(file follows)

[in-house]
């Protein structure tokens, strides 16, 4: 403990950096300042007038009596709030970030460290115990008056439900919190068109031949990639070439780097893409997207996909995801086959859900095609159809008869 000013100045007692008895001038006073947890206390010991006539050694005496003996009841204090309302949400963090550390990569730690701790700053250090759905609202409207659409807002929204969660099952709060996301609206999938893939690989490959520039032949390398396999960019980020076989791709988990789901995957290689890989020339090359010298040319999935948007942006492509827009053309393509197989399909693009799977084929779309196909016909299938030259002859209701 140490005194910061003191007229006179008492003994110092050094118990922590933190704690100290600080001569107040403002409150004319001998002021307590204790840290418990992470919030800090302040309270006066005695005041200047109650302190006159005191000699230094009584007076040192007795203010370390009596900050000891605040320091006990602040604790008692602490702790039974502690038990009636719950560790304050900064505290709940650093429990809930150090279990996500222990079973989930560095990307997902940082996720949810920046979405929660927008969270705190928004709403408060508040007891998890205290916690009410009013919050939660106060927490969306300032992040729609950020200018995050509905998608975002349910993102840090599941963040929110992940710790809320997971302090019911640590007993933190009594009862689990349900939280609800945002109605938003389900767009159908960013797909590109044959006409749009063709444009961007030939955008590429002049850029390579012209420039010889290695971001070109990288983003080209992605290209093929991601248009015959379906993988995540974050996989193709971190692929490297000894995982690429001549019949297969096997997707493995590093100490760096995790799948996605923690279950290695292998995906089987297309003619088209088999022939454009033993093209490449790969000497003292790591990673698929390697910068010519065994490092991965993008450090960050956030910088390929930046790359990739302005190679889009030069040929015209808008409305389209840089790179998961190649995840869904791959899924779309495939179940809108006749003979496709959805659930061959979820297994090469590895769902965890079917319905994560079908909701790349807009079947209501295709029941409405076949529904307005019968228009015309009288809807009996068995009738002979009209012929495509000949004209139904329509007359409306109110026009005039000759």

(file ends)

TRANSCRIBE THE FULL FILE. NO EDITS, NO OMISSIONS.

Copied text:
[in-house]
């Protein structure tokens, strides 16, 4: 403990950096300042007038009596709030970030460290115990008056439900919190068109031949990639070439780097893409997207996909995801086959859900095609159809008869 000013100045007692008895001038006073947890206390010991006539050694005496003996009841204090309302949400963090550390990569730690701790700053250090759905609202409207659409807002929204969660099952709060996301609206999938893939690989490959520039032949390398396999960019980020076989791709988990789901995957290689890989020339090359010298040319999935948007942006492509827009053309393509197989399909693009799977084929779309196909016909299938030259002859209701 140490005194910061003191007229006179008492003994110092050094118990922590933190704690100290600080001569107040403002409150004319001998002021307590204790840290418990992470919030800090302040309270006066005695005041200047109650302190006159005191000699230094009584007076040192007795203010370390009596900050000891605040320091006990602040604790008692602490702790039974502690038990009636719950560790304050900064505290709940650093429990809930150090279990996500222990079973989930560095990307997902940082996720949810920046979405929660927008969270705190928004709403408060508040007891998890205290916690009410009013919050939660106060927490969306300032992040729609950020200018995050509905998608975002349910993102840090599941963040929110992940710790809320997971302090019911640590007993933190009594009862689990349900939280609800945002109605938003389900767009159908960013797909590109044959006409749009063709444009961007030939955008590429002049850029390579012209420039010889290695971001070109990288983003080209992605290209093929991601248009015959379906993988995540974050996989193709971190692929490297000894995982690429001549019949297969096997997707493995590093100490760096995790799948996605923690279950290695292998995906089987297309003619088209088999022939454009033993093209490449790969000497003292790591990673698929390697910068010519065994490092991965993008450090960050956030910088390929930046790359990739302005190679889009030069040929015209808008409305389209840089790179998961190649995840869904791959899924779309495939179940809108006749003979496709959805659930061959979820297994090469590895769902965890079917319905994560079908909701790349807009079947209501295709029941409405076949529904307005019968228009015309009288809807009996068995009738002979009209012929495509000949004209139904329509007359409306109110026009005039000759």